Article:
Bolivian protesters go on hunger strike

Al Jazeera English

by Al Jazeera English

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Vowing to continue their fight for equal rights, and a government subsidy of nearly $700, five disabled protesters went on a hunger strike in La Paz, a day after they clashed with police trying to prevent them from reaching the government palace.
Some 1,000 disabled Bolivians tried to march on La Paz's Murillo square on Thursday to demand a higher monthly stipend.
"We aren't asking for any favours from the government," said Luis Felipe Leigue, one of the leaders of the disabled group, which numbers 46,000 across the country.
"We are asking for what rightly belongs to us. We are asking them to approve the law that we drafted and they are not doing it. We want to make it to Murillo Square, a place that belongs to all Bolivians, and they won't let us."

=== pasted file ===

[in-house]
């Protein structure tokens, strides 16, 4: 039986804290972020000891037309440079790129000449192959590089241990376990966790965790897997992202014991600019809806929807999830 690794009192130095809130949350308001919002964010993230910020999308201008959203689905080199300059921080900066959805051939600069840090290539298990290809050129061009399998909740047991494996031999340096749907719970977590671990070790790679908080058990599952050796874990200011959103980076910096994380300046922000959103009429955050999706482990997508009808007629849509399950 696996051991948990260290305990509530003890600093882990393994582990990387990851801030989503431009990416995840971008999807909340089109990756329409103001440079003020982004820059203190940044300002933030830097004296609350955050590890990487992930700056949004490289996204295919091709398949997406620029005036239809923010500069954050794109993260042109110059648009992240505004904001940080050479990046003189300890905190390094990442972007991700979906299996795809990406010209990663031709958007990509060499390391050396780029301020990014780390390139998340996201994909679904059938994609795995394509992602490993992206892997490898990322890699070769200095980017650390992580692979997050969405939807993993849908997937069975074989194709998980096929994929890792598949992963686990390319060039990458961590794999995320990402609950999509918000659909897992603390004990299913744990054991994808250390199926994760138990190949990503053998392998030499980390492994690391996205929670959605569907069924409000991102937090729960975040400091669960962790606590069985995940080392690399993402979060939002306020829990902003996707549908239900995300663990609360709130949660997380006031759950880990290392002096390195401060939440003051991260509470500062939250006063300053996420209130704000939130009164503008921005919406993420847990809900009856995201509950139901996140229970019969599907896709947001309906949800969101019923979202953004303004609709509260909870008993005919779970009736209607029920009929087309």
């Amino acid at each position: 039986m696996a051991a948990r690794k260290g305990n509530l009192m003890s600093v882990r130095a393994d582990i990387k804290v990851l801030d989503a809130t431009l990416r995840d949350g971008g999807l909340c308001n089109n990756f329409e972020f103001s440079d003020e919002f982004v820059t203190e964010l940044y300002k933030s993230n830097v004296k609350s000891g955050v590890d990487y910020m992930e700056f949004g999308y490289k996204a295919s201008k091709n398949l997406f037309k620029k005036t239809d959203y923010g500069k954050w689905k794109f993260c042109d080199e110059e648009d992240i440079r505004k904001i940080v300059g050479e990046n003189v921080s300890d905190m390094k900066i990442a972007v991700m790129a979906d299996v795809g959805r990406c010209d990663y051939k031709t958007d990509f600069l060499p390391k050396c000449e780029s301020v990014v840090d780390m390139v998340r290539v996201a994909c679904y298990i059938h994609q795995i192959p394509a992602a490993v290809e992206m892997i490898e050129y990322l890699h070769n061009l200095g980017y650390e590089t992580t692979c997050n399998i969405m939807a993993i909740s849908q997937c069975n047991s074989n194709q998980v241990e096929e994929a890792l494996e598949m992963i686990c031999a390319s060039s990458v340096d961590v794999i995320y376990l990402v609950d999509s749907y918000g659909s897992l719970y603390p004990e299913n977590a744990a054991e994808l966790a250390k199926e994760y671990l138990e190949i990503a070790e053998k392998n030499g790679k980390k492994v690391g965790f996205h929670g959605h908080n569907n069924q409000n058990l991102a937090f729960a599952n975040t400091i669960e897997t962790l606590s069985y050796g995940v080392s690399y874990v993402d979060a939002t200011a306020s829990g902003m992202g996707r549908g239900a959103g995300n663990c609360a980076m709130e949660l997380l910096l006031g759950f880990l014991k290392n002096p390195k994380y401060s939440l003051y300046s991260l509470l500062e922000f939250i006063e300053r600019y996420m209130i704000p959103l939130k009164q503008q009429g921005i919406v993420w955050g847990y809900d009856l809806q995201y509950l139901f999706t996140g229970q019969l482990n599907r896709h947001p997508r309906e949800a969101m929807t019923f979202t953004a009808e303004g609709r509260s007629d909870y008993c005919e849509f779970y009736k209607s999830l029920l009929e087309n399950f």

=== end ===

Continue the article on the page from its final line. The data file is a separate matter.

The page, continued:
When their caravan arrived in La Paz, they were met by police in riot gear; some were beaten, tased, and teargased. Hundreds settled into makeshift camps, some even stripped down as a form of protest.
On Friday, the Bolivian government said infiltrators had provoked the violent response from police.
The protesters, many of them in wheelchairs and on crutches, began marching November 15 in the eastern city of Trinidad, and have covered approximately 1,750 km.
The protesters also claim that President Evo Morales has failed to comply with a 2006 law that diverted funds from political parties and citizen organisations to the disabled.
The law reportedly re-routed some $6m annually to the disabled but the money never made it to them.
Al Jazeera's Nick Toksvig reports.